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Daring Greatly: How the Courage to Be…
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Daring Greatly: How the Courage to Be Vulnerable Transforms the Way We… (original 2012; edition 2012)

by Brene Brown

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4033026,478 (4.11)8
Member:bclplyr
Title:Daring Greatly: How the Courage to Be Vulnerable Transforms the Way We Live, Love, Parent, and Lead
Authors:Brene Brown
Info:Gotham (2012), Hardcover, 256 pages
Collections:Your library
Rating:*****
Tags:nonfiction, courage, risk, self-worth, daring greatly, shame, vulnerability

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Daring Greatly: How the Courage to Be Vulnerable Transforms the Way We Live, Love, Parent, and Lead by Brene Brown (2012)

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English (29)  Dutch (2)  All languages (31)
Showing 1-5 of 29 (next | show all)
Fantastic book says I who doesn't really like self-help books and rarely, if ever, have actually ever finished one. But this one is so relatable and well-written with just the right about of humor that I enjoyed it immensely. It also could not have come at a better time in my life when I was on the verge of chickening out or daring greatly and with Ms. Brown's help. I went for it and it was not not as painful as I imagined. I still didn't succeed in the typical sense of the word, but I showed up and sometimes that counts as a victory. ( )
  she_climber | Mar 11, 2014 |
A new favorite quote, from Theodore Roosevelt: "It's not the critic who counts; not the man who points out how the strong man stumbles or where the doer of deeds could have done them better. The credit belongs to the person who is in the arena. Whose face is marred with dust and sweat and blood; who strives valiantly ... who at the best knows in the end the triumph of high achievement, and who at the worst, if he fails, at least fails while daring greatly ..."

And this from a person who writes little critical comments about all the books she reads.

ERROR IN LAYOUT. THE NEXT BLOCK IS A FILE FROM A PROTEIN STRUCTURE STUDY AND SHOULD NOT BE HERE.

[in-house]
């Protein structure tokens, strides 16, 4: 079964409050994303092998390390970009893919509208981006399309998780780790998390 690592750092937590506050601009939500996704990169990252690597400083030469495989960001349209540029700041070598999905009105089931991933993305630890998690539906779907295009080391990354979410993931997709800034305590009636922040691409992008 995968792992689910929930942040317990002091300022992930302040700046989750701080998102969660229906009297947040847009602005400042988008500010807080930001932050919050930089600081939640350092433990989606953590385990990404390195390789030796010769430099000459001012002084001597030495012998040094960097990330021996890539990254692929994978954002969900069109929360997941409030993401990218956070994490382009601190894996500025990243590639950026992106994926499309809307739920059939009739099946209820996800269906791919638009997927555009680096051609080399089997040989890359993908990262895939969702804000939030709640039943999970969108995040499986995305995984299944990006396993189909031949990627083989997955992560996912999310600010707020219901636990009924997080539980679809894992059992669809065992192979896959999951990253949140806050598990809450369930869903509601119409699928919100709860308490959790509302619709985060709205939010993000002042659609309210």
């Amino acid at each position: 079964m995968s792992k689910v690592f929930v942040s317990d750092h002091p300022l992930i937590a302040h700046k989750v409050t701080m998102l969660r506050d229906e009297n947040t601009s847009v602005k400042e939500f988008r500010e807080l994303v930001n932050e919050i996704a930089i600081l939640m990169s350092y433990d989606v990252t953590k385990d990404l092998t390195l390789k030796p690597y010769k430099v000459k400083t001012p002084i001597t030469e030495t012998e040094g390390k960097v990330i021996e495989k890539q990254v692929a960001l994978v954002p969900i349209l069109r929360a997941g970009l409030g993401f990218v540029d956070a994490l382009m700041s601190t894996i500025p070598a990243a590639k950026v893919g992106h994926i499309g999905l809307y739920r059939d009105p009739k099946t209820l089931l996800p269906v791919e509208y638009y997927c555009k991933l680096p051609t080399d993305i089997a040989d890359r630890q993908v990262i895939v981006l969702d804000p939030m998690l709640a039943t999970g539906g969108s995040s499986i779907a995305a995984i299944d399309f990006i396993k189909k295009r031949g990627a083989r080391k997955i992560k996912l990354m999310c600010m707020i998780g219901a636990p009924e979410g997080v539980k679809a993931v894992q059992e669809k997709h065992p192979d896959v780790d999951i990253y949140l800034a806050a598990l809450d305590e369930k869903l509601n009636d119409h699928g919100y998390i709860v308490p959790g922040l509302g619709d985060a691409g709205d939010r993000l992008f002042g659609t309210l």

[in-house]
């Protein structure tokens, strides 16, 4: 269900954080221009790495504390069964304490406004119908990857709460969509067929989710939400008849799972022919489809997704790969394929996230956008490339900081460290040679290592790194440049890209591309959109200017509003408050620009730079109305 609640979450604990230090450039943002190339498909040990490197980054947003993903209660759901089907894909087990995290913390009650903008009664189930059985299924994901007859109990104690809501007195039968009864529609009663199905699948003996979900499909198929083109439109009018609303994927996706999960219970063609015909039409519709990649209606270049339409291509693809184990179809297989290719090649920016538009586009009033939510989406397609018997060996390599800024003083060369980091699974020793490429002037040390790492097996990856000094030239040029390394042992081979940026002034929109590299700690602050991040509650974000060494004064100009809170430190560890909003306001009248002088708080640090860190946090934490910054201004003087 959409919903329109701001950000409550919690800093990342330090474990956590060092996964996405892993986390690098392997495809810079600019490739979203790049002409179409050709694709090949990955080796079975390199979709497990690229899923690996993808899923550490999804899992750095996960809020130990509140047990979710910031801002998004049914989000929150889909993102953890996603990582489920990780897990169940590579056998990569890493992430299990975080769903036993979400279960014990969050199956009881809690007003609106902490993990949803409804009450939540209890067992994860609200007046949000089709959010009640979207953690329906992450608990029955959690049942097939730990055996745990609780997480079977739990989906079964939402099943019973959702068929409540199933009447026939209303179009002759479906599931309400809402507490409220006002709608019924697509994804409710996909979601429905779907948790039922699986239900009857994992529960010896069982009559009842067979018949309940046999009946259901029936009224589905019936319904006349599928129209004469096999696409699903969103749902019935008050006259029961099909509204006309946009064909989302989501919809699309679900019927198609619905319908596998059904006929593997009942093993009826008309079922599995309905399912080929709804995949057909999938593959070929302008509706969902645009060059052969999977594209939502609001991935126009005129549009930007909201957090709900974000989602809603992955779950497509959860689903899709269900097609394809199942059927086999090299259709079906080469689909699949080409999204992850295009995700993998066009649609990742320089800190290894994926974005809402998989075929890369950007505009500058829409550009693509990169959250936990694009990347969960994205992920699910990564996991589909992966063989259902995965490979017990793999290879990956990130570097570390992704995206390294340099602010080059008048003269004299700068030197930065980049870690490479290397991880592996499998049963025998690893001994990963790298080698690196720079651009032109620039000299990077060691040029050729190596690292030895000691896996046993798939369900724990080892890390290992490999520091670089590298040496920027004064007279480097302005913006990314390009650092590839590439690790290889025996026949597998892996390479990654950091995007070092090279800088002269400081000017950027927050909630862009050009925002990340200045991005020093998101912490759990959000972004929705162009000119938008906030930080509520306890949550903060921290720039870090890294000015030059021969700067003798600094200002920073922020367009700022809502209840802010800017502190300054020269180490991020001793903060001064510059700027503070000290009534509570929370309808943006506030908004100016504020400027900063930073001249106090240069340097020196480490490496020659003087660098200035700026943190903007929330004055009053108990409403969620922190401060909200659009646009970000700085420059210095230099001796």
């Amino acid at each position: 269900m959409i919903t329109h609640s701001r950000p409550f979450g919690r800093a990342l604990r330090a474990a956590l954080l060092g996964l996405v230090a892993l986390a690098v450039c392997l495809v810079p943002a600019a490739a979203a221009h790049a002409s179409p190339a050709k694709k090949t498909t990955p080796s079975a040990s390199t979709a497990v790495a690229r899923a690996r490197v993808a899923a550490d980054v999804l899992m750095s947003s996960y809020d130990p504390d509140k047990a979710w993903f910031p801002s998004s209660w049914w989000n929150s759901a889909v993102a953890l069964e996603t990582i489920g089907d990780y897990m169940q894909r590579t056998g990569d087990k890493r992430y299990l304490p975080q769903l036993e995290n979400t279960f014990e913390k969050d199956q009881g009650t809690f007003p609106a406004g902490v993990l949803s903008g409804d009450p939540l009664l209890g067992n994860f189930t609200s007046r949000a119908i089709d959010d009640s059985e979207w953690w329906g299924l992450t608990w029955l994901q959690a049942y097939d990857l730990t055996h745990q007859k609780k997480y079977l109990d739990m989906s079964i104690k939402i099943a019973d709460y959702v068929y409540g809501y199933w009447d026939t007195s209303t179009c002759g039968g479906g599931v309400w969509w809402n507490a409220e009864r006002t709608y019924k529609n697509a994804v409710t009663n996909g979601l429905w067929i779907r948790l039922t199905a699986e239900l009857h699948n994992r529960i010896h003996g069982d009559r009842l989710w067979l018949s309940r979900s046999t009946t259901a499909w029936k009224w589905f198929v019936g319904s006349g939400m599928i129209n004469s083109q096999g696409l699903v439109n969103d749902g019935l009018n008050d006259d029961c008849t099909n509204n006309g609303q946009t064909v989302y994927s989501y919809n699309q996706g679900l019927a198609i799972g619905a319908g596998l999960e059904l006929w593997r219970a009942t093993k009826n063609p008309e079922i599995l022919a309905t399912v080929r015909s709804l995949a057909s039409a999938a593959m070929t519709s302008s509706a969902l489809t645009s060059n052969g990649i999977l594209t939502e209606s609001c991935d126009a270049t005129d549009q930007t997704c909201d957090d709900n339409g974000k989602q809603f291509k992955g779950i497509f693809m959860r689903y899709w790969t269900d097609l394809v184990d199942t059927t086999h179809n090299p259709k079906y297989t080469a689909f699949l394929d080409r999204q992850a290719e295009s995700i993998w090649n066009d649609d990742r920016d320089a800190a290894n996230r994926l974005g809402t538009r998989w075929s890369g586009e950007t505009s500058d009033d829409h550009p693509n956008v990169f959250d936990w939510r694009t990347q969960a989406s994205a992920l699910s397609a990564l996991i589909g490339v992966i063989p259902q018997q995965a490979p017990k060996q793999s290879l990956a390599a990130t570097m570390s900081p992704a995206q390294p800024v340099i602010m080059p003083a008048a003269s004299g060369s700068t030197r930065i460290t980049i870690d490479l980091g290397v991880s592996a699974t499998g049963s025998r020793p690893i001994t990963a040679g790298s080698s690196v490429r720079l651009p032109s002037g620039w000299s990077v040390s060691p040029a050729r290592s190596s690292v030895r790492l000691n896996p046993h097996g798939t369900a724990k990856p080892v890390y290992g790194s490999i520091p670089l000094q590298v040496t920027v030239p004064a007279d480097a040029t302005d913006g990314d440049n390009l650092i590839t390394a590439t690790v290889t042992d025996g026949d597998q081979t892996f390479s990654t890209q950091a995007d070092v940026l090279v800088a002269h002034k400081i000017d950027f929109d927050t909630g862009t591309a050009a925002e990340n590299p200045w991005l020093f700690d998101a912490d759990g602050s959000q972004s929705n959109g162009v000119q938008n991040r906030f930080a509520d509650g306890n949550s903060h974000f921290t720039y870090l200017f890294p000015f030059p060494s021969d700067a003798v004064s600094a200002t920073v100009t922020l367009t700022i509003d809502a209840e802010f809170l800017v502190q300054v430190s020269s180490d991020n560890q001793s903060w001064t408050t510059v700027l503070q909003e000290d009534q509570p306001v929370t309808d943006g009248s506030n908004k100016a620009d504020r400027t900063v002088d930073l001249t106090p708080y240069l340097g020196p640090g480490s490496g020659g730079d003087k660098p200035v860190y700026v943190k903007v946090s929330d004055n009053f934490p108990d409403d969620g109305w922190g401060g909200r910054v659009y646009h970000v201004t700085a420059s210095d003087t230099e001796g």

And is constantly dismayed with the State of the World.

A reminder to self: Spend more time in the arena and less in the stands. ( )
  debnance | Jan 4, 2014 |
I actually started Daring Greatly twice. The first time I just wan’t in the right headspace to benefit from Brown’s insights. The second time the timing couldn’t have been better. I devoured the book, hanging on every word and pausing frequently to take notes. The print version went onto my Amazon wish list before I’d even made it halfway through the audio. Yes…it’s that good. I’m already looking into Brené Brown’s other books.

Full review on Erin Reads. ( )
  erelsi183 | Nov 18, 2013 |
Much overlap between this book and Brené Brown's previous book The Gifts of Imperfection, so no need to read both (as I just did). This book is an attempt to apply the concepts described in The Gifts of Imperfection to work, leadership, education, and parenting. Personally, I have problems with her methodology, and her tendency to divide everything into two categories. I'm also not convinced that "living Wholeheartedly" is something that can be acquired merely through practicing the things she suggests. Still, I admire her courage in finding ways to present the concepts of shame and vulnerablility in an engaging way that might prompt people to think about/discuss them.

On a book design note, I found the "hip" "crisp" look of the book to be less than helpful in revealing the structure of the book. HUGE title fonts and only a single subheading disguised the structure of some of the more important chapters, which actually needed several levels of subheadings, but instead used only the one. This was particularly problematic in the chapter on The Vulnerability Armory, which listed "shields" and how to combat them by "daring greatly" but there was no visual indication of how the various subsections held together. ( )
1 vote LucindaLibri | Nov 12, 2013 |
Only read about one half the book -- it seemed entirely common sense to me. The "cultural norms" and definitions of femininity and masculinity she applies are very restrictive and not my experience at all. Maybe living in a progressive state helps! ( )
  Becky221 | Nov 4, 2013 |
Showing 1-5 of 29 (next | show all)
At times her [Brown's] suggestions sound like the satirical affirmations of the Stuart Smalley character from TV's Saturday Night Live: "I'm good enough, I'm smart enough, and doggone it, people like me." But she also offers good insights into how people don personal armor to shield themselves from vulnerability.
added by sgump | editWall Street Journal, Laura Landro (Oct 30, 2012)
 
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. . . when I look at narcissism through the vulnerability lens, I see the shame-based fear of being ordinary.
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Based on twelve years of research, thought leader Dr. Brene Brown argues that vulnerability is not weakness, but rather our clearest path to courage, engagement, and meaningful connection.

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